In 1988, Bruce Haley, then a Central Valley cop and former paratrooper, quit his job and flew to Soviet-occupied Afghanistan.
He was chasing a dream.
Armed with only a camera, he embedded with the mujahideen and shot the pictures that would launch his career: Haley landed a job at a top agency in New York and spent the following years capturing images in war zones; as quickly as 1991, won the Robert Capa Gold Medal, an annual award given for the “best published photographic reporting from abroad requiring exceptional courage and enterprise.”
Haley’s journey has brought him into danger in places like Myanmar and Somalia, and to harsh desolation in remote reaches of Nevada. He has spent years documenting regions – like Nagorno-Karabakh in the former Soviet Union – most people couldn’t find on a map.
His interests are always changing, his work ever-evolving.
“The more I travel, the more I see,” he says, ambling down a beach in Big Sur, where he’s lived for several years, on his 57th birthday, “the less of a clue I have about anything.”
How did you go from commando to cop to photographer?
When I was in the Army, I picked up photography as a hobby, which was in a way kind of strange because I was never interested in it at all up to that point. I had an operation on my knee and I was off for like a month. I basically just went out and bought myself a nice camera; it was all-manual so I had to force myself to learn how to operate a camera inside and out. It sort of grew from there. I became a very passionate hobbyist.
I get that you wanted to be a photographer, but what made you decide to jump on a plane to Afghanistan?
All of my background was military and law enforcement and I had been through some specialized training. I was a paratrooper, SWAT, high-speed stuff. When you wed that to an interest in photography, the compass needle sort of points towards conflict. It seemed like a natural way for me to get into the business.
What made you want to get out of conflict photography?
It wasn’t a matter of getting out of it, there’s never been any official getting out. Obviously, if you push your luck too many times you’re not going to come home. But that wasn’t really it. It was the fact that if you do the same thing over and over, you fall into a rut, even if it’s something as dangerous and fast-paced as conflict photography, in that you’re making similar types of images of fighting or wounded people or refugees. I just needed to do something different.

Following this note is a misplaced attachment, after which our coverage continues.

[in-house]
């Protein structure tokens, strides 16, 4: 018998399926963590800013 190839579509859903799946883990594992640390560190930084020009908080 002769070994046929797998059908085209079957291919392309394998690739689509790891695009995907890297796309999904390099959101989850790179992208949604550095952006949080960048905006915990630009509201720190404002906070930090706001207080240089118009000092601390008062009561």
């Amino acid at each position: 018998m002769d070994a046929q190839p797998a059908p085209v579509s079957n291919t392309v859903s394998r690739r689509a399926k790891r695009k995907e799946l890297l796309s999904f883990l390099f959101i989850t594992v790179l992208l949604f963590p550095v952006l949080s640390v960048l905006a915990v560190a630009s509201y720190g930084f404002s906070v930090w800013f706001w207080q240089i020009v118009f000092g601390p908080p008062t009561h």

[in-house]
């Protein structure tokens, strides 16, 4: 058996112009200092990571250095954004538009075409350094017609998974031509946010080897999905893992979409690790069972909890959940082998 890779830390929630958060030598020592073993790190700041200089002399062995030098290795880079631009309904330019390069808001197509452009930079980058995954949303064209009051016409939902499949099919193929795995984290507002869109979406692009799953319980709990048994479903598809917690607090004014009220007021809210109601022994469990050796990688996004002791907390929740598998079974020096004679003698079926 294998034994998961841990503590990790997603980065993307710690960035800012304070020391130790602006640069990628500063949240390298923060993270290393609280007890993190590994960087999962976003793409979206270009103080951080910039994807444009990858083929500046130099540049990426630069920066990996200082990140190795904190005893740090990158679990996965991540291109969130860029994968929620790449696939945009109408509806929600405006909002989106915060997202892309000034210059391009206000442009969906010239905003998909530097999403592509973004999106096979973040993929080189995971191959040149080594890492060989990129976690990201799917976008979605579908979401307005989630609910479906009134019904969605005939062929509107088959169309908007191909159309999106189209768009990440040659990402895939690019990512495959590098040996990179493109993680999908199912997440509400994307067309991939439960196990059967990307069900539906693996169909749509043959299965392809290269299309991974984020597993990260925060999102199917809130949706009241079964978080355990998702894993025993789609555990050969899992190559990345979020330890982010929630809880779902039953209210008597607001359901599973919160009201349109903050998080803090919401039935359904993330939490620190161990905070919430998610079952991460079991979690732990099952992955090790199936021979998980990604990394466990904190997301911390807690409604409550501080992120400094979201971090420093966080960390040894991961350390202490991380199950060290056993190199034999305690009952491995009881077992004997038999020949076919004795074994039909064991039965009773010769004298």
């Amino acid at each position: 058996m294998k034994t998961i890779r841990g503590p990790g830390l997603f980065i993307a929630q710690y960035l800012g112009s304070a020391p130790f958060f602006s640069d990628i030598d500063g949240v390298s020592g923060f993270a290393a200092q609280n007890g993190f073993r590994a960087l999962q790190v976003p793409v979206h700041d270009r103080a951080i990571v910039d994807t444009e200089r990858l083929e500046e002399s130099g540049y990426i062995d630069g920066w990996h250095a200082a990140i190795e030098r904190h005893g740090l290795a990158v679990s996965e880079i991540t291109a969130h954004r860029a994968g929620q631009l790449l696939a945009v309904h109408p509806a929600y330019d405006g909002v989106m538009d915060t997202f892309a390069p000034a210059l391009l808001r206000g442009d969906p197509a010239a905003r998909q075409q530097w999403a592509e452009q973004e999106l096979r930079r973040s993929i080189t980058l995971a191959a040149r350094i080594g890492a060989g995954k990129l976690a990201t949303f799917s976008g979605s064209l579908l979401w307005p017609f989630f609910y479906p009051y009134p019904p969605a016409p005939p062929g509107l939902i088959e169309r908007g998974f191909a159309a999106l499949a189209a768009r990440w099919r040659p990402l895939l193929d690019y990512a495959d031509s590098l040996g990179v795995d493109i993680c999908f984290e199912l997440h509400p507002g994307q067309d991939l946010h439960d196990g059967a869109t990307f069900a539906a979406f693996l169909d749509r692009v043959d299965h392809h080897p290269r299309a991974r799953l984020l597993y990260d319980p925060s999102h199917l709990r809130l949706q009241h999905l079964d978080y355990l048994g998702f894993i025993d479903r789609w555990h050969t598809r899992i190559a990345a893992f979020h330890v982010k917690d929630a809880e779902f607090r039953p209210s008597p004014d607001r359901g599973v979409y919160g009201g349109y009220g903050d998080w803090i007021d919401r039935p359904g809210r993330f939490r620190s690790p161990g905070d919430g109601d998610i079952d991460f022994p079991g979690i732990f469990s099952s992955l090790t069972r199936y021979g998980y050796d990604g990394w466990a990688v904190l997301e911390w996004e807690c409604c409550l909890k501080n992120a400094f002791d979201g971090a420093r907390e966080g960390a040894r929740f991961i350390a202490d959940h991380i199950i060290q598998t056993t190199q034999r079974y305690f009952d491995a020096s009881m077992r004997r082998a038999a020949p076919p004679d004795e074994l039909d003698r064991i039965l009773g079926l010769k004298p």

Some of your writing, “Tao of War Photography,” made quite a splash when you put it on your website. What inspired you to write it?
Before I was a photographer I used to write. It was constant. When I started in photography I was writing lengthy pieces to go with my work.
One of my favorite lines from that is, “True anarchy sucks.” Where have you seen true anarchy, and what does it look like?
Somalia. When I was in Mogadishu before the U.S. and U.N. troops came in, it was block-by-block control. It was whatever group of three, four or five khat-chewing teenagers toting AK-47s and RPG’s happen to be standing on the corner. Literally, I couldn’t move anywhere without a heavily armed gun jeep with a .50 cal, and surrounded by armed guards.
How did you transition from the work in Sunder (images from the former Soviet Union) to timber and mining operations in the West?
There’s fascinating stuff here, and I had spent so much time out of the country. The West is very much alive in my psyche. I’m a child of manifest destiny.
What photographers inspire you?
The geologic work I did out in Nevada owes a heavy debt to Timothy O’Sullivan. He’s something of a modernist, in that his work was just raw and stripped to the bone. There’s no artifice. As the West was being depicted, mostly in paintings, it was huge vistas and this dramatic lighting and vivid colors. And then along comes O’Sullivan and he’s doing severe desert rocky canyon pictures, and they just reach up and say: “This place can fucking kill you.” There’s no romanticizing.
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